Students begin to embrace AI for learning
by Will Chambers on 21st September, 2023
UK students are beginning to welcome AI as a learning tool, yet many students, parents, tutors and teachers remain undecided about the impact of the technology on education.
That's according to our fourth annual state of online tutoring survey which this year featured a number of questions about AI in education.
Who took part in the survey?
Over 1,100 people took part in the survey: from tutors (40%), teachers (26%) and students (27%) to parents (5%) and tutoring organisations (2%). They represented 42 countries but 82% of respondents were based in the UK.
AI in education: views and use
We asked students, teachers, tutors and parents for their views on AI and whether they or their students were making use of any AI tools.
Asked if they thought AI systems such as ChatGPT were good or bad for education, 41% of students believed they were a positive, with a larger proportion (46%) still undecided. Just 13% thought the technology would have a detrimental impact. Parents shared similar views with 37% positive and 44% undecided.
And while most students (54%) said they were using AI tools for a range of purposes, including revision, homework and classroom work as well as for their own personal interest, the majority of parents surveyed (70%) said their child hadn’t used the technology.
More than 70% of tutors and teachers had heard of generative AI such as ChatGPT. Of those who were aware that their students used generative AI tools most said the tools were used for revision.
Teachers and tutors offered mixed views about the use of AI in education, ranging from positive to concerned. Their comments included:
“It can be used to verify or check ideas and answers to questions. It can also be used to come up with new methods of teaching and learning.”
“…generative AI detrimentally affects the development of key skills, including analysis, evaluation, articulation and formulating personal opinions and judgements.”
“…AI can teach content better than many teachers, freeing up teacher time for interactive examples and Socratic discussions that help students not just acquire, but truly and deeply 'learn' the topics being taught.”
Asked how likely it was that they would use Bramble’s AI-powered searchable lesson recordings for learning and revision, almost two-thirds (63%) of students said that they were likely or very likely to use the technology for these purposes. Many tutors see this feature as a key tool for online tutoring, with a third (33%) citing it as one of the main benefits of the live online tuition platform.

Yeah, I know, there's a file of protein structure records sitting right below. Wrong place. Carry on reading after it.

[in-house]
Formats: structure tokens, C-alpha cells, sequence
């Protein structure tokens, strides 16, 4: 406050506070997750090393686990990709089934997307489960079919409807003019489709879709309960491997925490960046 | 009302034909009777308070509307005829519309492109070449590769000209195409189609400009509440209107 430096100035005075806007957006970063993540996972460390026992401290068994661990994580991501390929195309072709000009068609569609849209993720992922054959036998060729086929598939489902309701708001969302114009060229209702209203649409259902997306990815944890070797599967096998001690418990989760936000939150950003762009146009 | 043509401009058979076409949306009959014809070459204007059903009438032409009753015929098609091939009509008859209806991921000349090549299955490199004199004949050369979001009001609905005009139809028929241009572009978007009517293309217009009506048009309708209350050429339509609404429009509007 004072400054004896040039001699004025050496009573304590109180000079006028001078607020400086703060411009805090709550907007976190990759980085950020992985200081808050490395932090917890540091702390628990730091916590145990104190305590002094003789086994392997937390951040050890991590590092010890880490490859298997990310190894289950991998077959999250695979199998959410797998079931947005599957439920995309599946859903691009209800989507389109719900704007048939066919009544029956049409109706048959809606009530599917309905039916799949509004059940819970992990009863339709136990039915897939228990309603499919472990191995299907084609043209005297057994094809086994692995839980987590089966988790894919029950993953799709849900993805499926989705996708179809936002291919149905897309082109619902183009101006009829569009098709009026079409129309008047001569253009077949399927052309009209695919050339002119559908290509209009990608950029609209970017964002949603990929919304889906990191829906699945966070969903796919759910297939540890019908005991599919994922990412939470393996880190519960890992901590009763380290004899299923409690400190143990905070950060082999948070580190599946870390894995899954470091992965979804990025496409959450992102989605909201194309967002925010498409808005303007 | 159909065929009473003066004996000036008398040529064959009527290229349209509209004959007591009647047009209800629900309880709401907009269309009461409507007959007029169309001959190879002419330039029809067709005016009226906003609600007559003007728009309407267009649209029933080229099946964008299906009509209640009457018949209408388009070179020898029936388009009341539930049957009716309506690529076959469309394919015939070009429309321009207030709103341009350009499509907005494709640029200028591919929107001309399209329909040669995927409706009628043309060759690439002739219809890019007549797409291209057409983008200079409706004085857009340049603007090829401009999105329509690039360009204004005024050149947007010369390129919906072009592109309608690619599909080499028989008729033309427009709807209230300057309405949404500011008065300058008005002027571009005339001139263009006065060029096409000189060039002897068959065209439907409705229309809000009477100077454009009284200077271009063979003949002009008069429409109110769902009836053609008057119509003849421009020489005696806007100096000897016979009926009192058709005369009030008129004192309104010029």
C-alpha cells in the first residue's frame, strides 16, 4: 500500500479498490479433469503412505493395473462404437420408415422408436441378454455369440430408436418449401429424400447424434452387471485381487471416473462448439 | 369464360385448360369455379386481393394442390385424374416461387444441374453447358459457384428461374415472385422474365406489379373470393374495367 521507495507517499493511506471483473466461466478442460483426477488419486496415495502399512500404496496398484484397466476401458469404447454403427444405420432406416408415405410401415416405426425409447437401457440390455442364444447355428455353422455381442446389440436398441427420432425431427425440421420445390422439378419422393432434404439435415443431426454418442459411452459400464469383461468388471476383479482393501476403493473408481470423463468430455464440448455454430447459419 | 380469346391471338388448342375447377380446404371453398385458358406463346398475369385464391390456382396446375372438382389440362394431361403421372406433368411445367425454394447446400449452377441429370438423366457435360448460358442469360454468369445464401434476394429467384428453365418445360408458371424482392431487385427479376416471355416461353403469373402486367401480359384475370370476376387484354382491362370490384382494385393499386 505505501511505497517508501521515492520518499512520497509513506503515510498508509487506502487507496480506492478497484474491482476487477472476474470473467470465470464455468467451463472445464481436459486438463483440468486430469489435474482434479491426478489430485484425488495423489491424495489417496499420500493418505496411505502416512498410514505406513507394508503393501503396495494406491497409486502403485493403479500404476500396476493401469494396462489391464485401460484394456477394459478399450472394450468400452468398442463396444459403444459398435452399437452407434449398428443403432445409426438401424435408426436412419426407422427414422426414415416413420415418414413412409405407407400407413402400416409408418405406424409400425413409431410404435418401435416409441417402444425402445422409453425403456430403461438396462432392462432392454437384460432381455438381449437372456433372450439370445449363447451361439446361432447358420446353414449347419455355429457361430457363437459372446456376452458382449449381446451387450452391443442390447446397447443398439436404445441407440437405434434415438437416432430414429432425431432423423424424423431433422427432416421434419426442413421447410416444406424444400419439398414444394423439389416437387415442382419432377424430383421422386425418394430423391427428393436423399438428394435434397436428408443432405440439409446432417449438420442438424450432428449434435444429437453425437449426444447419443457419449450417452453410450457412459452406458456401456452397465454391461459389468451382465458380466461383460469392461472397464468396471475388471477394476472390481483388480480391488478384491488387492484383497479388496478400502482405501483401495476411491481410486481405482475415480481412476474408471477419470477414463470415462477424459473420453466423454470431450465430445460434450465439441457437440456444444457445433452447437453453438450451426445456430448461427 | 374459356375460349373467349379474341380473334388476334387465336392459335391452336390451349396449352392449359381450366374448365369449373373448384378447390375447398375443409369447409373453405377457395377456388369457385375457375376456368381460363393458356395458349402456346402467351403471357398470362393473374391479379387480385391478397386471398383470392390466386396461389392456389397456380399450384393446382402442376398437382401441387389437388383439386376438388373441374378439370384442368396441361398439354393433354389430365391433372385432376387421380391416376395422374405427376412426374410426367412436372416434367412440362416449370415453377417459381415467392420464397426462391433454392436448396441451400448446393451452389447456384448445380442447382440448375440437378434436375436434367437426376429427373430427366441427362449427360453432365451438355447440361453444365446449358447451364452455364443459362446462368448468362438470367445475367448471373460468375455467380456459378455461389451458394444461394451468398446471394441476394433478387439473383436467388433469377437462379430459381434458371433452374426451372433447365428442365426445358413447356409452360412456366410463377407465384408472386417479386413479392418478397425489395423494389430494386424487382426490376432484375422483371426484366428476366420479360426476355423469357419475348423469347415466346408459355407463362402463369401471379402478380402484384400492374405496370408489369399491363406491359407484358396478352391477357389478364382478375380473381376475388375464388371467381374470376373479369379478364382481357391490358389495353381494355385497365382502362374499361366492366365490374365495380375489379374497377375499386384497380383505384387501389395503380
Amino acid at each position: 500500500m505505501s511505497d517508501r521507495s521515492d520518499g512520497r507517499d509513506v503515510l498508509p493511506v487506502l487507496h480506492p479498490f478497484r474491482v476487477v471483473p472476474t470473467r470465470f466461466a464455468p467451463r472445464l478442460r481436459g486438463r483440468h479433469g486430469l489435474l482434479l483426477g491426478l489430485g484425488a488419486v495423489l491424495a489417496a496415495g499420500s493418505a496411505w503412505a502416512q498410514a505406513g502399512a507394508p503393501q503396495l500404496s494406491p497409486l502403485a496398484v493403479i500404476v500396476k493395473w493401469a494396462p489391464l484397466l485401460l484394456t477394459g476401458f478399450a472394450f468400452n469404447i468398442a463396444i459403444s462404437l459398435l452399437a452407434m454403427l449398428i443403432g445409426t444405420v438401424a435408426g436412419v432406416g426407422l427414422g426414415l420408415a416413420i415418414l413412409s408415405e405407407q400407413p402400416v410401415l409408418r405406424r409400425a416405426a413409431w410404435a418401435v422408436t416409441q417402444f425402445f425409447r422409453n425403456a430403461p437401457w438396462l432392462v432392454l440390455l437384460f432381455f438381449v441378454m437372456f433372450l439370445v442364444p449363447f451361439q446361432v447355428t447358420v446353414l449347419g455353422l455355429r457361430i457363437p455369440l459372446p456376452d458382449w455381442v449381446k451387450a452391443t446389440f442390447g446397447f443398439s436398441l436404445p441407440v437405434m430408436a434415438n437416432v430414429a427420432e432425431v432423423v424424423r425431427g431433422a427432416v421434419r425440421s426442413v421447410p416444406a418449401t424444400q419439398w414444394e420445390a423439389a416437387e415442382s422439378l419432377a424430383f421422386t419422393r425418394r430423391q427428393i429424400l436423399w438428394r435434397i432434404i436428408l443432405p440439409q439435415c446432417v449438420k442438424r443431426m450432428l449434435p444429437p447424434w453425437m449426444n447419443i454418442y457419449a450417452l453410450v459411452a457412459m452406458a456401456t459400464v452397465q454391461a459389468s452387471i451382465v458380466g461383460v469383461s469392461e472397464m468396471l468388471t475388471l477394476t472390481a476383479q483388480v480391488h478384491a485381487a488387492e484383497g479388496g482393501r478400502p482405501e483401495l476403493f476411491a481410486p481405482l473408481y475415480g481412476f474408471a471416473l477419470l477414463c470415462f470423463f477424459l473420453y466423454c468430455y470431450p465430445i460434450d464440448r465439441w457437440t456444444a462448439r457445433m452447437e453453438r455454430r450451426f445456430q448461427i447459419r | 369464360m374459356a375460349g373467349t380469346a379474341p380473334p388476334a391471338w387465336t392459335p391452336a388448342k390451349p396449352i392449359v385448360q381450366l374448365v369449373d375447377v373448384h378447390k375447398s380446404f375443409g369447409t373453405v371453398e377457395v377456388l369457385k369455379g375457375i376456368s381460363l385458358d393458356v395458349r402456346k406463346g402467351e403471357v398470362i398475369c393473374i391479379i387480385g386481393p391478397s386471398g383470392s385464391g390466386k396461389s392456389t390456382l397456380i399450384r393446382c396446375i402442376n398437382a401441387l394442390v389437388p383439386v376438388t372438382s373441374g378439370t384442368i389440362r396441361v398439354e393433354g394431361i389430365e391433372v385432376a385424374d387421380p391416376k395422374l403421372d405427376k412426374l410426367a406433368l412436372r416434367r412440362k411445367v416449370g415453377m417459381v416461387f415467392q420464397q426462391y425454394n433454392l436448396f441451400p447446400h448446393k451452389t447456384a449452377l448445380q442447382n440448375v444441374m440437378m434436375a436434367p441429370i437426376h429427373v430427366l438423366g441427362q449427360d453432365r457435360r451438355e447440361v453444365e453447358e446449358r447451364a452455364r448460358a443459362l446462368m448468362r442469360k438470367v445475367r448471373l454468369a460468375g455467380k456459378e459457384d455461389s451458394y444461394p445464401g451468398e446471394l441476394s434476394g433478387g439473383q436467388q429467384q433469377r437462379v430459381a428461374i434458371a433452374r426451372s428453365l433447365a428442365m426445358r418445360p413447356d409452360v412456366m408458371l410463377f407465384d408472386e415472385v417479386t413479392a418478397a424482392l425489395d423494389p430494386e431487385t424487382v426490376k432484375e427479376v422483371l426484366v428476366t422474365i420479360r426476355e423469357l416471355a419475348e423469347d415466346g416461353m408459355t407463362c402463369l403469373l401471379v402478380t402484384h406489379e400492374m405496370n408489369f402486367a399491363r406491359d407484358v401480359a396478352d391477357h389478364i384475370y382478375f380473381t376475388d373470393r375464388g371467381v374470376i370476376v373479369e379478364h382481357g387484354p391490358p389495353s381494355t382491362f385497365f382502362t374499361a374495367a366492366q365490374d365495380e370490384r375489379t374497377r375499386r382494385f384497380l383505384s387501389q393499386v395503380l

Trends in online tutoring
The trend of students finding online tutoring increasingly effective continues this year: 91% find online tutoring to be as effective or more effective than in-person. For tutors and teachers that percentage is 86%. 40% of parents reported finding online tutoring to be far more effective for their student.
The survey also revealed that the appetite for a full return to in-person tutoring continues to wane. In this year’s survey just 11% of tutors wanted to return to purely in-person tuition – down from 14% in 2022. Nationally, almost half (47%) said they would prefer a mix of in-person and online tutoring, with 42% wanting to remain exclusively online - a 3% increase from the 2022 survey.
Online tutoring continues to have an impact in schools
80% of teachers who used external tuition support said that the tuition had a positive impact on pupils, most commonly improving confidence and attainment. 18% of teachers who were using external tuition support said it was too soon to assess impact.
Students will only embrace AI further
This year's survey shows that students feel most positively about AI and are most willing to experiment with the technology and are in fact beginning to embrace AI powered elements of the Bramble platform to help them revise from their recorded learning sessions.
AI has the potential to have a truly profound impact on our education system. That impact could be incredibly positive if government, educationalists and Edtech companies developing AI powered technologies work together to ensure that the technology becomes a useful, accurate, informative and supportive tool that enhances learning.